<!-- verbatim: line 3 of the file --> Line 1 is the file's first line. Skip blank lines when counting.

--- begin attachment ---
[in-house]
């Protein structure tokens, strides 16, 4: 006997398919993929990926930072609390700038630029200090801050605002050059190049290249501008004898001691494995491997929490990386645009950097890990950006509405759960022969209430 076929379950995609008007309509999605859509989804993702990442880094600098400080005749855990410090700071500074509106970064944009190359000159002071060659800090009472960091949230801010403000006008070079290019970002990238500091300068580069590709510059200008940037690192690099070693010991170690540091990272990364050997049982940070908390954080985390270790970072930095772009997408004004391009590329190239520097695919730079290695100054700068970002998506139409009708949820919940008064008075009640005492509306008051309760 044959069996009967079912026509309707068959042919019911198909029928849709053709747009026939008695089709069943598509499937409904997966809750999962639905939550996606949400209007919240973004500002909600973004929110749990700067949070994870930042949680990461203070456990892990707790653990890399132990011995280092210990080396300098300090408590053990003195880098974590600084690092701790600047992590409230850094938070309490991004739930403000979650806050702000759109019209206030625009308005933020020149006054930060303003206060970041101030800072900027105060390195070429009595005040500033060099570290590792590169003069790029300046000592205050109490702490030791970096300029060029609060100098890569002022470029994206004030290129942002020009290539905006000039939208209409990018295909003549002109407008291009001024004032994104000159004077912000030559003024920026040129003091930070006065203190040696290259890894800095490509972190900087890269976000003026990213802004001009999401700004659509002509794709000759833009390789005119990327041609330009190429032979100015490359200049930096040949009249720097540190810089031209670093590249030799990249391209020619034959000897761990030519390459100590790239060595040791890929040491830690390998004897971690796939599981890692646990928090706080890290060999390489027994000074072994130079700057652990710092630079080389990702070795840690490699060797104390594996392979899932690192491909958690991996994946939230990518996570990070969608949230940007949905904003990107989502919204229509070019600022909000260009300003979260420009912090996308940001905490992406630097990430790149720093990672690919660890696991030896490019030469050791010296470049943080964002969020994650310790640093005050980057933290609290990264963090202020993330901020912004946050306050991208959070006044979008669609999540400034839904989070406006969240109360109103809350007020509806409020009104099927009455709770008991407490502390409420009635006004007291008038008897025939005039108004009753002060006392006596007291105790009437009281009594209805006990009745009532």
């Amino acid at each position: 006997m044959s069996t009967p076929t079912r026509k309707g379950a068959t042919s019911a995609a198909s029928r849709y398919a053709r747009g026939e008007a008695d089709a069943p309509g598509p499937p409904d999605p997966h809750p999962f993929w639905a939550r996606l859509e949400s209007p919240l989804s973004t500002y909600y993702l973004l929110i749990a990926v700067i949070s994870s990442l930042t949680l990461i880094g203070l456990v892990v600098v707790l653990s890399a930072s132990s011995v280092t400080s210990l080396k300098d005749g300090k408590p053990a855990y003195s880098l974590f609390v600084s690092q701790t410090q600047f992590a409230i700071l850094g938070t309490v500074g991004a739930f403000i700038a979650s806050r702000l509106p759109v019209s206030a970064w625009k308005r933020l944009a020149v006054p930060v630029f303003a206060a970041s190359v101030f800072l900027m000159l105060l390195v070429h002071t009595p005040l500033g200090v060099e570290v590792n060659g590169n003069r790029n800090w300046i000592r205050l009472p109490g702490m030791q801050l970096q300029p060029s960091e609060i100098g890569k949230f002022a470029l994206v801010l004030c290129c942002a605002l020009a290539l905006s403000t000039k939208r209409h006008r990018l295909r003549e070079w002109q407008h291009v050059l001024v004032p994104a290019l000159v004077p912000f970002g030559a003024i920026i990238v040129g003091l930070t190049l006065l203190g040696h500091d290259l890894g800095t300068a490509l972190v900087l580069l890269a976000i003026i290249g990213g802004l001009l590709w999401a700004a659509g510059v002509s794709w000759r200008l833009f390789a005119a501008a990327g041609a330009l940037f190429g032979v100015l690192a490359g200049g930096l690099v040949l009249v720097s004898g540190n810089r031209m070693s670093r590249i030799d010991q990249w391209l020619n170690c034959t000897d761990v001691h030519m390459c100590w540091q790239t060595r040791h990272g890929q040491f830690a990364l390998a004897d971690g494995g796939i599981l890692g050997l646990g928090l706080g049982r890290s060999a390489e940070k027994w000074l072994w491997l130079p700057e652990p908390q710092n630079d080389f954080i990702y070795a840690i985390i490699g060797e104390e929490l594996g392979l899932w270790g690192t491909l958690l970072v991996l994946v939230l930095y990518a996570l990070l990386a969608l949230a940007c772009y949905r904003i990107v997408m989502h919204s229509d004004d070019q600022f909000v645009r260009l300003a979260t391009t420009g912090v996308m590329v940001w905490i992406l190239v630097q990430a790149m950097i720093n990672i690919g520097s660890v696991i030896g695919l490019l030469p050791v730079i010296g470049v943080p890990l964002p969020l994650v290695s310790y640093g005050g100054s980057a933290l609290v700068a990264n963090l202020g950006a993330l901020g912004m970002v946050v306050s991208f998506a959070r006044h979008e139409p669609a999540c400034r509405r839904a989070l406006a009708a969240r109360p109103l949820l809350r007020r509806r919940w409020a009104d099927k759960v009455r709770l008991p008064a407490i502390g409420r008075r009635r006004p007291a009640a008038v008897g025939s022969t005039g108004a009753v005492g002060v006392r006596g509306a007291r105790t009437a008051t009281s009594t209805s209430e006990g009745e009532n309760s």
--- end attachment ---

């Amino acid at each position: 006997m044959s069996t009967p076929t079912r026509k309707g379950a068959t042919s019911a995609a198909s029928r849709y398919a053709r747009g026939e008007a008695d089709a069943p309509g598509p499937p409904d999605p997966h809750p999962f993929w639905a939550r996606l859509e949400s209007p919240l989804s973004t500002y909600y993702l973004l929110i749990a990926v700067i949070s994870s990442l930042t949680l990461i880094g203070l456990v892990v600098v707790l653990s890399a930072s132990s011995v280092t400080s210990l080396k300098d005749g300090k408590p053990a855990y003195s880098l974590f609390v600084s690092q701790t410090q600047f992590a409230i700071l850094g938070t309490v500074g991004a739930f403000i700038a979650s806050r702000l509106p759109v019209s206030a970064w625009k308005r933020l944009a020149v006054p930060v630029f303003a206060a970041s190359v101030f800072l900027m000159l105060l390195v070429h002071t009595p005040l500033g200090v060099e570290v590792n060659g590169n003069r790029n800090w300046i000592r205050l009472p109490g702490m030791q801050l970096q300029p060029s960091e609060i100098g890569k949230f002022a470029l994206v801010l004030c290129c942002a605002l020009a290539l905006s403000t000039k939208r209409h006008r990018l295909r003549e070079w002109q407008h291009v050059l001024v004032p994104a290019l000159v004077p912000f970002g030559a003024i920026i990238v040129g003091l930070t190049l006065l203190g040696h500091d290259l890894g800095t300068a490509l972190v900087l580069l890269a976000i003026i290249g990213g802004l001009l590709w999401a700004a659509g510059v002509s794709w000759r200008l833009f390789a005119a501008a990327g041609a330009l940037f190429g032979v100015l690192a490359g200049g930096l690099v040949l009249v720097s004898g540190n810089r031209m070693s670093r590249i030799d010991q990249w391209l020619n170690c034959t000897d761990v001691h030519m390459c100590w540091q790239t060595r040791h990272g890929q040491f830690a990364l390998a004897d971690g494995g796939i599981l890692g050997l646990g928090l706080g049982r890290s060999a390489e940070k027994w000074l072994w491997l130079p700057e652990p908390q710092n630079d080389f954080i990702y070795a840690i985390i490699g060797e104390e929490l594996g392979l899932w270790g690192t491909l958690l970072v991996l994946v939230l930095y990518a996570l990070l990386a969608l949230a940007c772009y949905r904003i990107v997408m989502h919204s229509d004004d070019q600022f909000v645009r260009l300003a979260t391009t420009g912090v996308m590329v940001w905490i992406l190239v630097q990430a790149m950097i720093n990672i690919g520097s660890v696991i030896g695919l490019l030469p050791v730079i010296g470049v943080p890990l964002p969020l994650v290695s310790y640093g005050g100054s980057a933290l609290v700068a990264n963090l202020g950006a993330l901020g912004m970002v946050v306050s991208f998506a959070r006044h979008e139409p669609a999540c400034r509405r839904a989070l406006a009708a969240r109360p109103l949820l809350r007020r509806r919940w409020a009104d099927k759960v009455r709770l008991p008064a407490i502390g409420r008075r009635r006004p007291a009640a008038v008897g025939s022969t005039g108004a009753v005492g002060v006392r006596g509306a007291r105790t009437a008051t009281s009594t209805s209430e006990g009745e009532n309760s």